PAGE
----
Glaisyers ETL have recently advised a medium-sized company where it has successfully defended a former employee’s claims (the Claimant) for constructive unfair dismissal, unlawful deduction from wages, and breach of contract.
The Claimant was employed by the company for over 20 years and was a highly regarded and trusted member of staff.
Due to the national lockdown and in accordance with Government guidelines, the Claimant was enrolled onto the Coronavirus Job Retention Scheme (Furlough), at the end of March 2020. However, when the Claimant was advised that they should return to work on 11 May 2020, they confirmed they were not comfortable and wanted to wait for further Government guidance. The Claimant was subsequently signed off sick and did not return to work until they resigned.
During their absence period, the Claimant remained on Furlough for circa 11 months and was placed on statutory sick pay (SSP) when the Company could no longer utilise the Furlough scheme due to a pressing need for the Claimant’s services at the business.
The Claimant queried the decision to pay them SSP when previously they had received full pay during absences. As the Claimant had worked for the company for a very long period of time, he did not have any contractual terms covering sick pay. The Company also made various attempts to engage with the Claimant about their ill-health, including inviting them to consent to an occupational health assessment on numerous occasions. However, the Claimant continuously refused to consent maintaining that the Company should just accept their word that they were unfit for work.
Some fourteen months after being signed off sick, the Claimant tendered their resignation. In their resignation, the Claimant confirmed they felt there had been a repudiatory breach of contract due to the Company’s decision to place them on SSP and because of the alleged pressure that the company had placed on them to return to work.
The Claimant brought a claim for constructive unfair dismissal and also alleged that the failure to pay full pay during the sickness absence amount to a breach of contract and unlawful deduction of wages, and they claimed for the difference between SSP and full pay.
We advised the company throughout the case and attended a two-day final hearing with the company, accompanied by counsel, and achieved a complete dismissal of the Claimant’s claims against the company. As a result, no damages were awarded to the Claimant; a resounding success.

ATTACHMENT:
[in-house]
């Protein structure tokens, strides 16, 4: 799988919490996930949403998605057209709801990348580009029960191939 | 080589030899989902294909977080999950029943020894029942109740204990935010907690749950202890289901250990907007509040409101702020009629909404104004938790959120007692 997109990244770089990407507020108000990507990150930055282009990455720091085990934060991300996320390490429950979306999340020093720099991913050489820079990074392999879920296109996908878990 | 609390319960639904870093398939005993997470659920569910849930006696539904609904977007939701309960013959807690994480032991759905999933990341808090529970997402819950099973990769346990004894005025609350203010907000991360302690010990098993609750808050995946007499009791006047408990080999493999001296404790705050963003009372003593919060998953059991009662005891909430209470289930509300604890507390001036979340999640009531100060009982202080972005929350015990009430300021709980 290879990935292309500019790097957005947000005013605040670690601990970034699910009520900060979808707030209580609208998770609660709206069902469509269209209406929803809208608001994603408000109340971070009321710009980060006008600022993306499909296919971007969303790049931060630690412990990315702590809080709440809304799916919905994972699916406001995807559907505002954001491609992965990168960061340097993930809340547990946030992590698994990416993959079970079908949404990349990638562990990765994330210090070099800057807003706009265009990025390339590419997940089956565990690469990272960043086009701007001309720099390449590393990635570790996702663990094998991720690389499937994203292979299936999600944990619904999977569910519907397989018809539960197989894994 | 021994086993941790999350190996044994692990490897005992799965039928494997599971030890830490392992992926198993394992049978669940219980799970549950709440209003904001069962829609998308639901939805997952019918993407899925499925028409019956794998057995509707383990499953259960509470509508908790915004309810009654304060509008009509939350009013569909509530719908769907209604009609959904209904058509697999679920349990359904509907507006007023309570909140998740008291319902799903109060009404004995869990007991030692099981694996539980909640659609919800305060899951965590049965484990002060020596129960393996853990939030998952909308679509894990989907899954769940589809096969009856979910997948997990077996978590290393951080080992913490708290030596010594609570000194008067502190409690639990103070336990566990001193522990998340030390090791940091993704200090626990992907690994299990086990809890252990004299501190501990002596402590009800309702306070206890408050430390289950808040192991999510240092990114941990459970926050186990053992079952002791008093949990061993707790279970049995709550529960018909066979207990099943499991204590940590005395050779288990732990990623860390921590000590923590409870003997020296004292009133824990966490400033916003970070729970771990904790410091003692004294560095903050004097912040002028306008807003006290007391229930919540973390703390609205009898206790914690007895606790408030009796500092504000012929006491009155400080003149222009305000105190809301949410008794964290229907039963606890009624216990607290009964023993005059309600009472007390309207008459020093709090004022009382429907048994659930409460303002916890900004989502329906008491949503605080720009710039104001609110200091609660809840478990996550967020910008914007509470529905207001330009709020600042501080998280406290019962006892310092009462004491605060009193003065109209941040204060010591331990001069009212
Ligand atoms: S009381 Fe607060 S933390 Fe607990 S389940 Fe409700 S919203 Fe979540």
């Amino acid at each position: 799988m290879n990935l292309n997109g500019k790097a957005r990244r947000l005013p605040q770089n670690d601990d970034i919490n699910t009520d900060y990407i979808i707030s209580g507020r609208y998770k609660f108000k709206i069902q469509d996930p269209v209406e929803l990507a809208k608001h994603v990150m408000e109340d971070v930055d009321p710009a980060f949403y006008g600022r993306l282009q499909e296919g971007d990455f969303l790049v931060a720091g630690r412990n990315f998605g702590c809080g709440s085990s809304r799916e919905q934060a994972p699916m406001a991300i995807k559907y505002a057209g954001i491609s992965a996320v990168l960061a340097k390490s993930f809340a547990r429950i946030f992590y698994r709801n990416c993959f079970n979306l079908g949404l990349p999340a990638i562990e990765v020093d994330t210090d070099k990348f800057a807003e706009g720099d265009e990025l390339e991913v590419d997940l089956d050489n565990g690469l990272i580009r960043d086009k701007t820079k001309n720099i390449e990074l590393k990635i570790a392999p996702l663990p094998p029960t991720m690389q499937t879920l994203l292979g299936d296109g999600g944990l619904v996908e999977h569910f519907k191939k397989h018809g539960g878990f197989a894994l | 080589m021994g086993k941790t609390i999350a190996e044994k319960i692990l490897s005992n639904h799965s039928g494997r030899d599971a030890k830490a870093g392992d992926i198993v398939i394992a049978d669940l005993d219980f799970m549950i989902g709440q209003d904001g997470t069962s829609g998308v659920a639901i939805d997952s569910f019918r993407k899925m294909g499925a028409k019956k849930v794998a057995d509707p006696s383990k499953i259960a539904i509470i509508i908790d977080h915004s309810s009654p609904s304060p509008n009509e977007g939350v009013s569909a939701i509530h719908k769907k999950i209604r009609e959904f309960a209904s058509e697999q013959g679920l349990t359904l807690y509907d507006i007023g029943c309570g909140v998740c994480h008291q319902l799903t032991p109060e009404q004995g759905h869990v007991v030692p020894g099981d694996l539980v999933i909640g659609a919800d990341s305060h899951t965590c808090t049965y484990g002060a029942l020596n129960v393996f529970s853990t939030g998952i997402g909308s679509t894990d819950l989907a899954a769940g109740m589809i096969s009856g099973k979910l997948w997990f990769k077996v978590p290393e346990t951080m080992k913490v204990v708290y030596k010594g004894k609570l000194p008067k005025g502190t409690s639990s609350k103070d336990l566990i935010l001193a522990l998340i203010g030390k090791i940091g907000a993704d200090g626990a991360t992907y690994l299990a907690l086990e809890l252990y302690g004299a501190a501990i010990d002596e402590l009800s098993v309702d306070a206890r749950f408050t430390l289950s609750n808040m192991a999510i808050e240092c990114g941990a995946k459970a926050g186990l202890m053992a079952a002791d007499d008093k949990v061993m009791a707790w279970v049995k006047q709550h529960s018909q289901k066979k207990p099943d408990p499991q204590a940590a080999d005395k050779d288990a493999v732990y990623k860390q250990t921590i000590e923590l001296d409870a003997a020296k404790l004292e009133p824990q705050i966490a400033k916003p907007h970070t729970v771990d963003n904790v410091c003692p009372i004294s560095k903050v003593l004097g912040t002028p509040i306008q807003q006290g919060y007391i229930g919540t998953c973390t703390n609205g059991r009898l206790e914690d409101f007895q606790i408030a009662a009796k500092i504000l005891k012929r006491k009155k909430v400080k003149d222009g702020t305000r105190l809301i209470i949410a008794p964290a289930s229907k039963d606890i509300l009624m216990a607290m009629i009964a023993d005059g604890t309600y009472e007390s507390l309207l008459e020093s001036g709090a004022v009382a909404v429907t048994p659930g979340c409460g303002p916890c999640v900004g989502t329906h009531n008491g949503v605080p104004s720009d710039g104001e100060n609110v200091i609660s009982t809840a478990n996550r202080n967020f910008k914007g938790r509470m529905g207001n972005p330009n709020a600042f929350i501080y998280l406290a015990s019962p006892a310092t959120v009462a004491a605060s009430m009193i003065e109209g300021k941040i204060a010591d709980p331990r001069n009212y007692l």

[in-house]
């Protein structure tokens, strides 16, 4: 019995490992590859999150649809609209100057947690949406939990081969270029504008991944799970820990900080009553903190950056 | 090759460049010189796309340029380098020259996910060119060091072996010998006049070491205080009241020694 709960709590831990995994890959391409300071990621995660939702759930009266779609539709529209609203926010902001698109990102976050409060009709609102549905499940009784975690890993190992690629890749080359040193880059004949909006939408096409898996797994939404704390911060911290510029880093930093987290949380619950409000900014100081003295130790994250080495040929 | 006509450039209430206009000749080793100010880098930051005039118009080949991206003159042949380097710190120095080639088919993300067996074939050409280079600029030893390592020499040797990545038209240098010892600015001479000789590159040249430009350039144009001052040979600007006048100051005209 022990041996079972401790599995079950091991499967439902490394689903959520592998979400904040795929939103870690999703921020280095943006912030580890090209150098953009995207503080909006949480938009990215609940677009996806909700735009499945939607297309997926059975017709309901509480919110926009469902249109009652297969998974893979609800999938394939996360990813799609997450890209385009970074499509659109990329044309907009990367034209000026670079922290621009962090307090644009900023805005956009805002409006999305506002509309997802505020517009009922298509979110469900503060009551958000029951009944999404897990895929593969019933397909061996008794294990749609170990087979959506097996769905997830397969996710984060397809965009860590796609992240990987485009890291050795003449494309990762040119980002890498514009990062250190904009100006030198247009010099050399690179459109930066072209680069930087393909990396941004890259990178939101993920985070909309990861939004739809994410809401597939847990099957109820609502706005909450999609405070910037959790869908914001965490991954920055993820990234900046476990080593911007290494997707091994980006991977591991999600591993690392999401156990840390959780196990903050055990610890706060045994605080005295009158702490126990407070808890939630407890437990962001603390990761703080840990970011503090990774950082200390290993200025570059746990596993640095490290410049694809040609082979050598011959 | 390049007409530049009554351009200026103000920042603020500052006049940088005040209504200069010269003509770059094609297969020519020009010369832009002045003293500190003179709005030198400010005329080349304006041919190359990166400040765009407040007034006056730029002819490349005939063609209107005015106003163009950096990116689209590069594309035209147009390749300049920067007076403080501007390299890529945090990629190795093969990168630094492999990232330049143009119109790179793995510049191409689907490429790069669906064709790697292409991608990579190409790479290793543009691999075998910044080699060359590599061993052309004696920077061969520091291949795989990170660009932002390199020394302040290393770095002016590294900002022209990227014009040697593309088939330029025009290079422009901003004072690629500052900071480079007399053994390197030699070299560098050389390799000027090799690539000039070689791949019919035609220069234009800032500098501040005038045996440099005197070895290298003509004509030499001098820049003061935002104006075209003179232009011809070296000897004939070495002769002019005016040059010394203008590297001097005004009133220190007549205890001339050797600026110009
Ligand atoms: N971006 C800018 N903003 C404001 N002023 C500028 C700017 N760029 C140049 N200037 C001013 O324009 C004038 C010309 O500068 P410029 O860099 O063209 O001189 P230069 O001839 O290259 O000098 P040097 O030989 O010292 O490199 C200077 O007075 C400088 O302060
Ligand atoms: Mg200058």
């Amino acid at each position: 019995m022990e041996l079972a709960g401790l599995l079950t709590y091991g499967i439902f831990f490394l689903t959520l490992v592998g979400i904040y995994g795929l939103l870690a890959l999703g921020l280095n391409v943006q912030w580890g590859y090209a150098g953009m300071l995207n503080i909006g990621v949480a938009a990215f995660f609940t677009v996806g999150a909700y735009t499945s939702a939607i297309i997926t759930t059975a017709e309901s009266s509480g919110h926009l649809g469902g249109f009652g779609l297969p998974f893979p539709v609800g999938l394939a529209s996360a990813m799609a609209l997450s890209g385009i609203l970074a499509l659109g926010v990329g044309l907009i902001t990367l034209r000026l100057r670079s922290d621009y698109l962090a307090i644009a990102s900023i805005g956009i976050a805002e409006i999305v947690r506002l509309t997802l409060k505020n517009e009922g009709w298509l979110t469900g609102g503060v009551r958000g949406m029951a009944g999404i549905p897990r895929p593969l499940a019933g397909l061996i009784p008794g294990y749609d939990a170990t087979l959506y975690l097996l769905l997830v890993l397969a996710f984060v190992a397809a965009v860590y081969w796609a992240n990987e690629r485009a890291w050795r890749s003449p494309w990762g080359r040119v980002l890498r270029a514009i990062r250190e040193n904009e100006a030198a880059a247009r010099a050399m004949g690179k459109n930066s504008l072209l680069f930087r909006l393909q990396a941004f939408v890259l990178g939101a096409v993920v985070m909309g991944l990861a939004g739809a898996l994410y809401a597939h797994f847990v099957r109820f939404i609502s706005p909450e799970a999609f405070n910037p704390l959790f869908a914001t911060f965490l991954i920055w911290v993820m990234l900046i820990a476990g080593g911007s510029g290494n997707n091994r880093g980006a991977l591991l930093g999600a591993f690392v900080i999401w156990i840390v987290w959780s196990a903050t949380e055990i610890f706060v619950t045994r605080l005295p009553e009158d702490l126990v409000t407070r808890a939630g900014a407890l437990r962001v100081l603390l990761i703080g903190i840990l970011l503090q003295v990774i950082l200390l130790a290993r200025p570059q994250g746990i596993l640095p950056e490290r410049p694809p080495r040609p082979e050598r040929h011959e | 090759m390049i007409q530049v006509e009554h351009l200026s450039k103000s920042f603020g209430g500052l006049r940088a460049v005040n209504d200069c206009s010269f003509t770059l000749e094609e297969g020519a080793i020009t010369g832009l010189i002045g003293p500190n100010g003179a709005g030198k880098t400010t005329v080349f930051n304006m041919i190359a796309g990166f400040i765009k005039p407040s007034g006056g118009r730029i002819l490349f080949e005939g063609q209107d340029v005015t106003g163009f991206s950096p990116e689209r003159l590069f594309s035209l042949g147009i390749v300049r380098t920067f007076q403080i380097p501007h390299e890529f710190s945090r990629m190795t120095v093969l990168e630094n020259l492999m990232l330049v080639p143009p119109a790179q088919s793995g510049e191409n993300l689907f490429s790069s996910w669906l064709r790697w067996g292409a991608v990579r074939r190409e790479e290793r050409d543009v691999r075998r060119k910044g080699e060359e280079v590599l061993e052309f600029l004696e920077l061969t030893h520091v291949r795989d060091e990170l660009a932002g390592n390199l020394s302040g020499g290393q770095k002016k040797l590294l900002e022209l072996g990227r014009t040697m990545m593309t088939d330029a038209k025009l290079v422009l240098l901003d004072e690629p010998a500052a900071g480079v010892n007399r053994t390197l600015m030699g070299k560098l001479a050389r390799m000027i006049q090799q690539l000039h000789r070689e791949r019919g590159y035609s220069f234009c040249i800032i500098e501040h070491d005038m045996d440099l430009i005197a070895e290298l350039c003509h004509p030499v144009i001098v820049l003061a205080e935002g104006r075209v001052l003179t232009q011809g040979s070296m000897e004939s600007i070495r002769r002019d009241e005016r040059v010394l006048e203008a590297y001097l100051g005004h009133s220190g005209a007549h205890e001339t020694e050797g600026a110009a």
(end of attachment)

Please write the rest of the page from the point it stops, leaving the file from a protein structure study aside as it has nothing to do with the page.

With regards to the Company’s decision to place the Claimant on SSP, as there were no contractual terms covering this, the Judge needed to consider whether there was a breach of an implied term. The Judge held that the Claimant’s previous absences, in which they received full pay, were insufficient to amount to a custom and practice, and therefore dismissed this element of the claim.
In relation to the Claimant’s claim that the company had placed undue pressure on them to return to work by encouraging them to attend an occupational health assessment, the Judge found that the amount of correspondence did not amount to pressure. Furthermore, whilst the Judge accepted that the Claimant was not obligated to provide their consent to an occupational health assessment, the company were entitled to ask for such information to assist them with rehabilitating the Claimant back to work and/or provide a time estimate for recovery so the Company could plan for the future, for example by hiring someone to work on a part-time basis.
On the basis of these two findings, it followed that the claims for breach of contract and unlawful deduction of wages were also dismissed in their entirety.
“With a special mention to Gemma Wilson, we have nothing but praise for Glaisyers ETL. Gemma’s professionalism and dedication to our matter was outstanding. She was easy to contact, prompt in responding and very knowledgeable. She consistently instilled the Company with confidence and provided commercial and accurate advice throughout. The Company cannot recommend Glaisyers ETL enough.”
If you would like any assistance drafting contracts of employment, advice on managing employees long term sickness absence (including referrals to occupational health experts) or guidance through Employment Tribunal proceedings, please contact Gemma Wilson at Glaisyers ETL.